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Many Western New Yorkers might not know it, but some of the healthiest wine grapes in the world have been plucked from nearby vineyards in recent weeks. • We have Europe and our weather to thank. • Grape skins from red European vinifera grapes contain what is believed to be the highest concentrations of a heart-healthy antioxidant called resveratrol than any other kinds, and these varieties have been planted in abundance during the last few decades in vineyards across upstate New York and southern Ontario. Think pinot noir, cabernet sauvignon and merlot, among others.

“Grapes will produce more resveratrol in colder climates and colder years, when they’re under more stress,” said Kurt Guba, cellar master and sommelier for Freedom Run Winery in the Niagara County town of Cambria.

The health benefits of red wine are not completely understood, but a series of studies across the world in recent years contain good news, according to Circulation, an American Heart Association journal. Moderate consumption of red wine is believed to increase “good” (HDL) cholesterol and reduce “bad” (LDL) cholesterol; decrease the risk of inflammation and blood clotting; and enhance antioxidant activity in the body.

Those effects lower the risk of heart attack, stroke and related diseases, said Dr. Robert Gatewood, 66, a Williamsville cardiologist who enjoys a glass or two of wine most evenings.

Robin Ross, co-owner of Arrowhead Spring Vineyards, a neighbor to Freedom Run, said it’s not unusual for a customer to come into her tasting room with this question: “My doctor said that I should start drinking a healthy dry red wine. What do you recommend?”

Two doctors, a food scientist and several regional wine experts helped explain the power of red wine.

1. The combination: Alcohol can be credited with many of the benefits of red wine, but polyphenolic compounds such as flavonoids and resveratrol may give it an extra boost, said Rui Hai Lui, a professor of food science at Cornell University.

There’s also the matter of the way it’s made. Red and white grapes come into the winery the same way but then go through very different processes, Guba said. The whites get crushed out of their skins and then fermented; the reds are crushed and fermented with their skins.

“Most wine juice is actually clear,” Guba said. “We expect white wines are going to be delicate, astringent and, well, white. We don’t want them to be brassy in color,” so the skin is removed. The red grape skins, where most of the antioxidants are contained, stick around far longer in the winemaking process.

“Those compounds have health benefits,” said Lui, “but you also need to consider the effect of alcohol.”

2. Alcohol the good: Wine forces us to slow down, and that can be helpful, particularly in social situations.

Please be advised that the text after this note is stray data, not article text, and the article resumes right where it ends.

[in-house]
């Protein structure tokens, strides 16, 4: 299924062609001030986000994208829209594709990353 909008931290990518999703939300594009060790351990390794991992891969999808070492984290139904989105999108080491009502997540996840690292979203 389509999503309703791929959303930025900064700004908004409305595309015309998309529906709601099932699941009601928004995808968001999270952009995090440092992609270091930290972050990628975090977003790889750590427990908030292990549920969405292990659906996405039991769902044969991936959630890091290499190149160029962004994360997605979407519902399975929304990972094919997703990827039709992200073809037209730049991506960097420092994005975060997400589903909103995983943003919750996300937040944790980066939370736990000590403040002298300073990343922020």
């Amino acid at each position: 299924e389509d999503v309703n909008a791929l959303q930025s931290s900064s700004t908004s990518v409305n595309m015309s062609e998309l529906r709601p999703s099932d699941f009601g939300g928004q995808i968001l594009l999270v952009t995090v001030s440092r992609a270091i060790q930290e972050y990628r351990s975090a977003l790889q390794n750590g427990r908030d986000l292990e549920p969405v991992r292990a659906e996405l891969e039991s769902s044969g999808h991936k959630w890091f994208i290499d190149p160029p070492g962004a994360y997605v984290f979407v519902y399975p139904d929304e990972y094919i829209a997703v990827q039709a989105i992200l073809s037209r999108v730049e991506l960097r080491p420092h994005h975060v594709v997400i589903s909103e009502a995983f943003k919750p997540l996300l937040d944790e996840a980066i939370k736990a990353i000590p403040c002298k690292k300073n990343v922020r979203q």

“A big part is the relaxation that comes from consuming a depressant,” Guba said. “That’s something that can’t be overlooked.”

“Those who drink alcohol at dinner,” said Gatewood, “have a tendency to sit down and have a nice, relaxing dinner. That’s actually better. When you’re rushing around and eating all of your meals in front of the TV, you tend not to pay as much attention to what you’re eating and tend to overeat. I think there’s a lot to be said for taking time out at the dinner table, relaxing, socializing, talking.”

3. Alcohol the bad: When Dr. Zorba Paster, the Refresh columnist and family doctor from Madison, Wisc., visited Western New York last month to talk at a health conference, a tip he shared for a longer life was to drink seven to 14 glasses of red wine per week – but not all of them on Saturday night.

The tip got big laughs, but the premise is no joke. Doctors and scientists can live with the idea of recommending one 5-ounce glass of wine daily for women and two for men – Gatewood said two for women and three for men is even sometimes acceptable – but beyond that, bad things can happen, including alcohol addiction.

“The positive effects of moderate alcohol consumption are negated with heavier usage,” the cardiologist said. “In addition to an increase in cardiovascular disease with heavy alcohol use, there is also an added risk of heart arrhythmias, as well as liver disease, cancer and accidental death.”

4. Sugar: Wine drinkers should also consider sugar and the way wine is produced. European vinifera grapes tend to have lower residual sugar levels than North American grapes, such as Concord, Niagara and Catawba. The native grapes can sometimes be harder to work with and need extra sugar to help the fermentation process.

Bill Mahoney, wine manager at Premier Wine & Spirits on Transit Road in Amherst, said that as long as the wine is fermented dry – including white wines – you generally need not worry about refined or processed sugar. That doesn’t always hold true, however, when it comes to “mass-produced commercial wines” in which sugar is added to appeal to sweet-toothed Americans. That practice adds calories, which can pile on weight.

5. The final analysis: Gatewood stressed that red wine is but one tool to preserve better health, and only when used wisely. He said not smoking, a Mediterranean diet – which is based on healthy fats and plenty of fish, fruits and vegetables – portion control, a strong support system, and staying active in mind and body also should figure into the mix.


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